* New partnerships: Potential for enhanced partnerships exist with southern research organisations (through Research Programme Consortia), the multilateral organisations (CGIAR etc), “quality” donors (e.g. IDRC and the Wellcome Trust) – though it is Setting The Scene: DFID’s Research Funding in an International Comparative Perspective important to ensure that the objectives of collaborative work are closely aligned - and North-South partnerships. The value of investment in Networks was contentious, while there appears to be scope for more PPPs.

    * Key northern research organisations: A number of high quality northern research institutes with an interest in development issues or valuable for southern research were identified (e.g. Nuffield, Rowntree, Leverhulme etc).

Key Recommendations

The study makes recommendations in six areas:

    * Improved knowledge and harmonisation of development research programmes: DFID could play an important role in supporting international efforts to improve knowledge of what’s going on and harmonisation of development research programmes. This could include work to encourage the use of common definitions, the development of a database of development research programmes, work on quantitative and qualitative indicators, establishing an institutional home - possibly Development Assistance Committee (DAC) or the International Forum of Research Donors (IFORD), fostering greater information sharing, and promoting “good development research donorship”.

    * Improved research donor practice: There are a number of opportunities for DFID to put good development research donorship into practice itself. These could include: better ommunication of it’s own research mandate internally and externally, enhanced investment in research communication, establishment of good research management processes (e.g. knowledge management and funding mechanisms), mechanisms to support innovative research (e.g. diversity of funding mechanisms, a balance between thematic and opportunistic research, long and short term funding streams etc), and more work on stimulating demand (e.g. through support to policy makers and civil society groups).

    * Improved positioning to add value: In a rapidly changing environment more and on-going work will be needed to identify the key research themes (e.g. through horizon scanning, meta-analysis, and consultations), and greater emphasis on research on policy implementation, and learning about research itself.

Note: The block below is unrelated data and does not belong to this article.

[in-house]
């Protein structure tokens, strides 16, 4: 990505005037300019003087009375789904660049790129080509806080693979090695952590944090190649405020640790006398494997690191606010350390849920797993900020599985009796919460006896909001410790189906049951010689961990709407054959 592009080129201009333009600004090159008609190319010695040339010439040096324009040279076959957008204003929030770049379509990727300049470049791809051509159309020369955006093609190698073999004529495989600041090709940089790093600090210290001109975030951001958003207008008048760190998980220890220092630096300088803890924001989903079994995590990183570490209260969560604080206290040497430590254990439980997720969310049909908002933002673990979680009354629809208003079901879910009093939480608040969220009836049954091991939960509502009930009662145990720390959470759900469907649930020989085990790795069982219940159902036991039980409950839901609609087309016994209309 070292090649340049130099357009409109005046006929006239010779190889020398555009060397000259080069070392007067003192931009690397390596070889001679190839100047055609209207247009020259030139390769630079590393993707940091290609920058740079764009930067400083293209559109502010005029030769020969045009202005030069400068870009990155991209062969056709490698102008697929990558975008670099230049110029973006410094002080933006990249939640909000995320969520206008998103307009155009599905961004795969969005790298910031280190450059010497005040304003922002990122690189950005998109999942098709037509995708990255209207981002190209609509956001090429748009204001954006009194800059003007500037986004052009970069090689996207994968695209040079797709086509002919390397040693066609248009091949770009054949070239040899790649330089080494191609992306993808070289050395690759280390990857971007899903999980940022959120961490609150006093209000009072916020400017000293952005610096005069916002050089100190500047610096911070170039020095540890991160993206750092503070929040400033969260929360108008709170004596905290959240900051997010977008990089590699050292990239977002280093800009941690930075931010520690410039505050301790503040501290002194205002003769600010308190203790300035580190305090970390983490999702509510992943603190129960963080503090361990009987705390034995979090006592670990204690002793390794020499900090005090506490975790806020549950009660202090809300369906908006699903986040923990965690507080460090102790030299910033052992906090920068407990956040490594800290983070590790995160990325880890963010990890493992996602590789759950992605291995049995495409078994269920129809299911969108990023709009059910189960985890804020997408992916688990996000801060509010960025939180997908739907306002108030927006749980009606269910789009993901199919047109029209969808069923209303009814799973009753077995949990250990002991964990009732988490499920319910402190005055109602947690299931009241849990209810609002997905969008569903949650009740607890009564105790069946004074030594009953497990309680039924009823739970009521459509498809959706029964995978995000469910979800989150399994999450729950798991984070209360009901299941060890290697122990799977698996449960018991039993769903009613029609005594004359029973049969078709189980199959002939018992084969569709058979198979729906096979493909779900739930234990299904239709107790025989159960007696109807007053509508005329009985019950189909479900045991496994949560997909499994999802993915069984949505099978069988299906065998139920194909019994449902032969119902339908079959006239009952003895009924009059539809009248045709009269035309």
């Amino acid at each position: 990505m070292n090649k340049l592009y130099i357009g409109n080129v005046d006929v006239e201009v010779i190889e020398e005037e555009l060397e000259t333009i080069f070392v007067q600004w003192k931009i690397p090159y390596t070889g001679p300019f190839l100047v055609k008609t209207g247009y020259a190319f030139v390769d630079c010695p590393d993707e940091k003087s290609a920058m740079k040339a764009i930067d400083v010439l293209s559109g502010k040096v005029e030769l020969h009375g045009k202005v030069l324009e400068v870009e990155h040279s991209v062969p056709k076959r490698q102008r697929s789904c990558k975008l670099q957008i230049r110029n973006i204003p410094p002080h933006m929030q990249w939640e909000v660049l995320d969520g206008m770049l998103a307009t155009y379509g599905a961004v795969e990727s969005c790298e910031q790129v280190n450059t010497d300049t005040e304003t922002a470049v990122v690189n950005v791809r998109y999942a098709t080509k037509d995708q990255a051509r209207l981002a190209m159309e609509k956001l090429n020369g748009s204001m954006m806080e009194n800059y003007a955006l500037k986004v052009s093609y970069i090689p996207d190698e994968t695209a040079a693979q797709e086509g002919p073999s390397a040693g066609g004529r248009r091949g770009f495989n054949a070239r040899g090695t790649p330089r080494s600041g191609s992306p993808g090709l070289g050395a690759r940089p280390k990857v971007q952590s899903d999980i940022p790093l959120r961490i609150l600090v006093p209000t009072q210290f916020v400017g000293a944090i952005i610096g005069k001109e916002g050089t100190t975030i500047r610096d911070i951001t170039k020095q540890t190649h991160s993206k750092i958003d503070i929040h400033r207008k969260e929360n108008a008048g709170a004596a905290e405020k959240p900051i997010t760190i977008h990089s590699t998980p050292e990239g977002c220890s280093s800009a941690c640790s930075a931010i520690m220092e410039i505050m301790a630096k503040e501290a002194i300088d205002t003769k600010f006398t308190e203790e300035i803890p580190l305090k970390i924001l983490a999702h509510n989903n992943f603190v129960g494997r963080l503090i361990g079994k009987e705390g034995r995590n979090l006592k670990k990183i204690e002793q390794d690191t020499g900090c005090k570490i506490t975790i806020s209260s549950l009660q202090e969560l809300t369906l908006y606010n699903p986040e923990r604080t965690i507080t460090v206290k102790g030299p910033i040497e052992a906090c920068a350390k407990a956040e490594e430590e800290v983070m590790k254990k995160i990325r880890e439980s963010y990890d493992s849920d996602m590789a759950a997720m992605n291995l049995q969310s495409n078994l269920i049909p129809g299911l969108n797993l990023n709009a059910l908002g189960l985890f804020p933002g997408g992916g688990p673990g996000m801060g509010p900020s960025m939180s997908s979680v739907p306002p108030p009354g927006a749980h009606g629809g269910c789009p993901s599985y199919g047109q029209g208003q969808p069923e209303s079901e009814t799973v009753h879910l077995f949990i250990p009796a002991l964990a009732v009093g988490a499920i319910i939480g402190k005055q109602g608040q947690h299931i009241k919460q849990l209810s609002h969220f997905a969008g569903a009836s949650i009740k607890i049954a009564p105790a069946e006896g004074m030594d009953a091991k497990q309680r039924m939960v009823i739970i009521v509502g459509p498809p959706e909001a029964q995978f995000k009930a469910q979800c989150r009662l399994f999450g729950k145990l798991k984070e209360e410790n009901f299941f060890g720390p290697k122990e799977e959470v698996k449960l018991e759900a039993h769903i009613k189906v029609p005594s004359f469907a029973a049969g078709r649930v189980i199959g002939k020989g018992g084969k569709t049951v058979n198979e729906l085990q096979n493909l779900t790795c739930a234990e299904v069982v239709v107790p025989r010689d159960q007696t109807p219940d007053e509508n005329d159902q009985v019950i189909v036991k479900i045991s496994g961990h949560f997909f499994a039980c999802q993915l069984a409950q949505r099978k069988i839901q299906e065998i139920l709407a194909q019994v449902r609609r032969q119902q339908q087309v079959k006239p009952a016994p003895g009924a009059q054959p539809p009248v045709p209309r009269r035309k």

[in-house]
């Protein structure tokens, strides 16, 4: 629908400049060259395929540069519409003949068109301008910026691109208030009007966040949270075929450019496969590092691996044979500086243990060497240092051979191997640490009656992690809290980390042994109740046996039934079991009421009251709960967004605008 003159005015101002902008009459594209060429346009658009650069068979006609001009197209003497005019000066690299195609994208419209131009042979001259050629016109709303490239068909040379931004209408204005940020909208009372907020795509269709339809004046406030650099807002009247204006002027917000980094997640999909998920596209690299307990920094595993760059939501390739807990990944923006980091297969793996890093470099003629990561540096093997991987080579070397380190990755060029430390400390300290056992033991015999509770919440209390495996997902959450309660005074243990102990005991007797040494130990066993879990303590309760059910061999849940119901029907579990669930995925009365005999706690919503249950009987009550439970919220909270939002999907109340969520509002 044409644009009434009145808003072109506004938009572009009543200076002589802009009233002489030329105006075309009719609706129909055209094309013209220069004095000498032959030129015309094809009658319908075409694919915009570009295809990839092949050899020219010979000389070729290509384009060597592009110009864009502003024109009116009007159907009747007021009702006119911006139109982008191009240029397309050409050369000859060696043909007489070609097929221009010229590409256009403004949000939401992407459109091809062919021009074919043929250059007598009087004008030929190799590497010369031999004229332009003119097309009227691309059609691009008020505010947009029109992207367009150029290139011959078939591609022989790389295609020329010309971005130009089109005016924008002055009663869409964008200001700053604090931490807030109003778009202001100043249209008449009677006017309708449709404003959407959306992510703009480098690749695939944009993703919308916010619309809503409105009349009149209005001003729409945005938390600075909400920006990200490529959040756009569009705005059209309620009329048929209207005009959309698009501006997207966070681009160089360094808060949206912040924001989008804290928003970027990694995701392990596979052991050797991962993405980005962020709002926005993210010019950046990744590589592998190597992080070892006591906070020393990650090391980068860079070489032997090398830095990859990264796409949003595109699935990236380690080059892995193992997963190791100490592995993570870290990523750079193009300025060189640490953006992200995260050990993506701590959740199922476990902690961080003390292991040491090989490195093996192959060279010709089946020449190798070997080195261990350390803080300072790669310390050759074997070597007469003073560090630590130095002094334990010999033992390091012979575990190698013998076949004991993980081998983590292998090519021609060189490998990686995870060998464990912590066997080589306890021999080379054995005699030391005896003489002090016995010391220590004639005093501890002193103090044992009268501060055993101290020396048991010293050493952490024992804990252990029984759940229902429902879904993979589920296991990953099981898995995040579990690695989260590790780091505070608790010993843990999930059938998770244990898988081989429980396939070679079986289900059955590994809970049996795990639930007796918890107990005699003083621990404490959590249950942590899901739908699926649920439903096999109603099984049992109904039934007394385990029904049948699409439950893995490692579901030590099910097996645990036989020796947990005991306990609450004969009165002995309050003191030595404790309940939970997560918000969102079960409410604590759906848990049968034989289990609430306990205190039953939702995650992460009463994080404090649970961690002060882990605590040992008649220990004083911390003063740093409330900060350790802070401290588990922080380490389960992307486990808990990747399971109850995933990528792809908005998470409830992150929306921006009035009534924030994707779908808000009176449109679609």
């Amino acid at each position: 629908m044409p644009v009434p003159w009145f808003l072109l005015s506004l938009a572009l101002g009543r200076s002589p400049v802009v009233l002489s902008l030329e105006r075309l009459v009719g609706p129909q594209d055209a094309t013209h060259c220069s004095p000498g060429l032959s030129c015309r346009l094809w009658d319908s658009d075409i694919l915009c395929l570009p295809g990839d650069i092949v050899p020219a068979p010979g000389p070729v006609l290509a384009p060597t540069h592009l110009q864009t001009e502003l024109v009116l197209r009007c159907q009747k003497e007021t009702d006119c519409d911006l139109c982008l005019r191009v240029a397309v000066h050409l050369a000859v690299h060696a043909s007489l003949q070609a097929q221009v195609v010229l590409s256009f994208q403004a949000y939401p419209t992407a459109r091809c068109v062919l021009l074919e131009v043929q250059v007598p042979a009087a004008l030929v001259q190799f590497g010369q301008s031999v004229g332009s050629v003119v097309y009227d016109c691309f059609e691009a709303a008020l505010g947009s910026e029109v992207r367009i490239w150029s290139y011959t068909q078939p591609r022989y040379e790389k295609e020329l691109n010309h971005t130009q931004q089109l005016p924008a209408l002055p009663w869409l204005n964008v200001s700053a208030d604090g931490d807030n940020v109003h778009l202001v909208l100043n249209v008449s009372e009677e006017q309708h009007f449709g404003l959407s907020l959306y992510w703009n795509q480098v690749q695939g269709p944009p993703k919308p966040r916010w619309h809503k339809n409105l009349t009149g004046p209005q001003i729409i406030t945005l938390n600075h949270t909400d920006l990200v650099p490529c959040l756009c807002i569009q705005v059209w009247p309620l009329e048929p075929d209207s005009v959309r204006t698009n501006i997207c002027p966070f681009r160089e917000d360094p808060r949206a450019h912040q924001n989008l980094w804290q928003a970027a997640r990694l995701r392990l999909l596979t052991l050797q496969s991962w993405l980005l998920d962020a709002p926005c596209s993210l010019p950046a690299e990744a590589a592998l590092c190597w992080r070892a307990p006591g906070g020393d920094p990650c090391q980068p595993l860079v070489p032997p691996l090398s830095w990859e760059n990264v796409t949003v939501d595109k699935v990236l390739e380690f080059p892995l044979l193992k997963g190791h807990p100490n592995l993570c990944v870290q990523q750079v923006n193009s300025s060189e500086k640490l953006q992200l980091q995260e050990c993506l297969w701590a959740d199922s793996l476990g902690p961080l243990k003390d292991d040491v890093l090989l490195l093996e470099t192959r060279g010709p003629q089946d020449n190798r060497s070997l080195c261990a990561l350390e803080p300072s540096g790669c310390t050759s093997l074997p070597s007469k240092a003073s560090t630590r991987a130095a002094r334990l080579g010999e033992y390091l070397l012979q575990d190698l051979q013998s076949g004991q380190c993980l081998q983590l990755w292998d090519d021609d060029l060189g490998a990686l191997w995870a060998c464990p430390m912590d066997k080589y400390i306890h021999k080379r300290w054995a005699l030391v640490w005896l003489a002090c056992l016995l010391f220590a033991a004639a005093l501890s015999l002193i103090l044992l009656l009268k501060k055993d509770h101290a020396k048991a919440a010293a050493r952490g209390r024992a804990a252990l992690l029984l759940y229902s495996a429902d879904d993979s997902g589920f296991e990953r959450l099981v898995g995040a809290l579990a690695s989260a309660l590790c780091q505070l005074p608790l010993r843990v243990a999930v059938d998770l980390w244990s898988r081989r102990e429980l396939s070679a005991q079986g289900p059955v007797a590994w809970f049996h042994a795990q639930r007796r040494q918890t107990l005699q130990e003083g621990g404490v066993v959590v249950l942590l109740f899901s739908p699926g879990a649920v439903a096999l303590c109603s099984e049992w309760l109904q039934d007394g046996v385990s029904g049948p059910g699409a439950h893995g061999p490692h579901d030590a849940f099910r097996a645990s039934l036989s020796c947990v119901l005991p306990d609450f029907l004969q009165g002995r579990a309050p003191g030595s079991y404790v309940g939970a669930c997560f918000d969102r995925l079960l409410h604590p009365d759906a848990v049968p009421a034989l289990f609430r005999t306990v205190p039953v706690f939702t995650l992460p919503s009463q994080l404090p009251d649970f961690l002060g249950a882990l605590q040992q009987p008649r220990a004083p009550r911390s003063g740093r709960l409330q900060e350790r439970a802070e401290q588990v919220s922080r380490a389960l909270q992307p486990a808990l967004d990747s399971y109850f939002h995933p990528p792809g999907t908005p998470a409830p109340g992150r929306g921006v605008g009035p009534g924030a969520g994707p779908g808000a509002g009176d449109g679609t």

* Capacity building: Capacity building for research suppliers and research users emerged as a clear priority from the literature, the donor mapping and informants. Greater financial and human investment is needed in M&E, balancing research and capacitybuilding, expert training, north-south partnerships and networks.

    * Partnerships and regional processes: There are a number of opportunities for partnership: with other research donors working on similar themes, with other donors with an emphasis on research into use and capacity building (eg IDRC), with UK Research Funders with an interest in development issues (e.g. Leverhulme) and/or expertise in policy-relevant research and policy engagement (e.g. Rowntree, Nuffield), with regional networks (e.g. AERC), with Public Private Partnerships (eg Climate Change), and with European Donors and their networks (e.g. the Netherlands Organisation for International Cooperation in Higher Education NUFFIC).

    * Further investigations: Given the absence of comparable published information and definitional inexactitude that has complicated this study, further work would be useful to inform the new strategy. This could include verification of the data in this report, interviews with research managers in the other major research funders, interviews with a wider range of southern research users and suppliers and a meeting of the major donors to discuss the results and explore opportunities for improved information sharing.

Nicola Jones and John Young